There’s probably definition and example. Look for the cause & effect pattern in tonight’s reading This looks like a classification pattern. So I’ll make a chart. This looks like a classification pattern.
Supporting Reading in Sec. Classes Encourage students to find patterns Model your thinking as a reader Establish reading expectations Encourage marking text Encourage “reading talk” (socialization)
The headings and sub-titles will tell you the main ideas in the textbook. Read these first, then go back and read the text. In an editorial, you’ll find the main idea repeated in different words throughout the editorial. Teach genre-specific features In the Constitution, the sentences are very long. The Constitution is a rule book. Figure out how the language is telling you a rule.
Mini-Lessons to Improve Reading 10-15 Minutes Purpose: to integrate skills teaching with content teaching “Teaching kids how to be smart.” Procedure: 1. Write the name of the mini-lesson on the board 2. Inform the students of its purpose 3. Spend no more than 5 minutes explaining the concept 4. Give 5-10 minutes of reading practice 5. Re-state the purpose
Mini-Lessons • “Window Shopping” • “Word Previews” • “What Am I Fishing For?”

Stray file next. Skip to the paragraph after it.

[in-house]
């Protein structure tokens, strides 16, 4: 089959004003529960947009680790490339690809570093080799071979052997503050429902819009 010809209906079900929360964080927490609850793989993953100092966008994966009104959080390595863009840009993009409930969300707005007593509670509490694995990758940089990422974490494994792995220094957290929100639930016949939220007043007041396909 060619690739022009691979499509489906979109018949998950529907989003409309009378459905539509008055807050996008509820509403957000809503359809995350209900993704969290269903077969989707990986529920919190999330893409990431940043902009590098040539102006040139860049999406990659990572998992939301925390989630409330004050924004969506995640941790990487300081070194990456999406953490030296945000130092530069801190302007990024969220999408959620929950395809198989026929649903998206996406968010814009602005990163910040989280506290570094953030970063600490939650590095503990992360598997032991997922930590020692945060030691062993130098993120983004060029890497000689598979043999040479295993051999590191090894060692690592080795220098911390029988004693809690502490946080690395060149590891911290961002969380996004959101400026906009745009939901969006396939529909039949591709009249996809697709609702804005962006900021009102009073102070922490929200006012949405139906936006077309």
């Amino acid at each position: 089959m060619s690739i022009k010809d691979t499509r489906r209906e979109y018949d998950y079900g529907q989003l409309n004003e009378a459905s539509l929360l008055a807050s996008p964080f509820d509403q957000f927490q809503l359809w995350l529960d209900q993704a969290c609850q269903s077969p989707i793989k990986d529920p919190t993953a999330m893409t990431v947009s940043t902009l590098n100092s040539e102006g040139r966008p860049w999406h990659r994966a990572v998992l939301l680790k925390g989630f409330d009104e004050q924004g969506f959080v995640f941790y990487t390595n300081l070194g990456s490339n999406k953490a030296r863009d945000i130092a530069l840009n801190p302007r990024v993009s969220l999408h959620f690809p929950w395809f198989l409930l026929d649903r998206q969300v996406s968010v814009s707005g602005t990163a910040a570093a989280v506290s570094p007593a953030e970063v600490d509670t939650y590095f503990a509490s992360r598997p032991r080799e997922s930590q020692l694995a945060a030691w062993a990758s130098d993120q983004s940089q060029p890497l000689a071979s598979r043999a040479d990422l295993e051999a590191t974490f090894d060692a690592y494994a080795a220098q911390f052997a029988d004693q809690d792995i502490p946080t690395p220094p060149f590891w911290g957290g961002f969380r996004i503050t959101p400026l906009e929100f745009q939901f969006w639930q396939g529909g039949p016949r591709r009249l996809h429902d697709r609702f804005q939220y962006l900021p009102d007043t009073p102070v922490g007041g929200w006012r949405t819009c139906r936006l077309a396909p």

Let’s just do some window shopping to get the main ideas before we start to read. We’ll take about 7 minutes to page through the chapter. Look at the pictures, the headings, the graphics and other special visuals. Now let’s just jot down a few ideas about what we expect to find in this chapter. Mini-Lesson #1 BEFORE “Window Shopping”
Send up some words and phrases that you would like to know more about: Maybe some language that you’ve heard before-- Let’s see what we already know about these new words in tonight’s reading. Mini-Lesson #2 BEFORE “Word Previews” Think about phrases as well as single words.
Let’s bait our hooks with questions: What answers to what questions are we trying to catch here? Mini-Lesson #3 BEFORE “What Am I fishing for?” Let’ read like we’re going on a fishing expedition. What are we looking for? How will we know where to find the good stuff?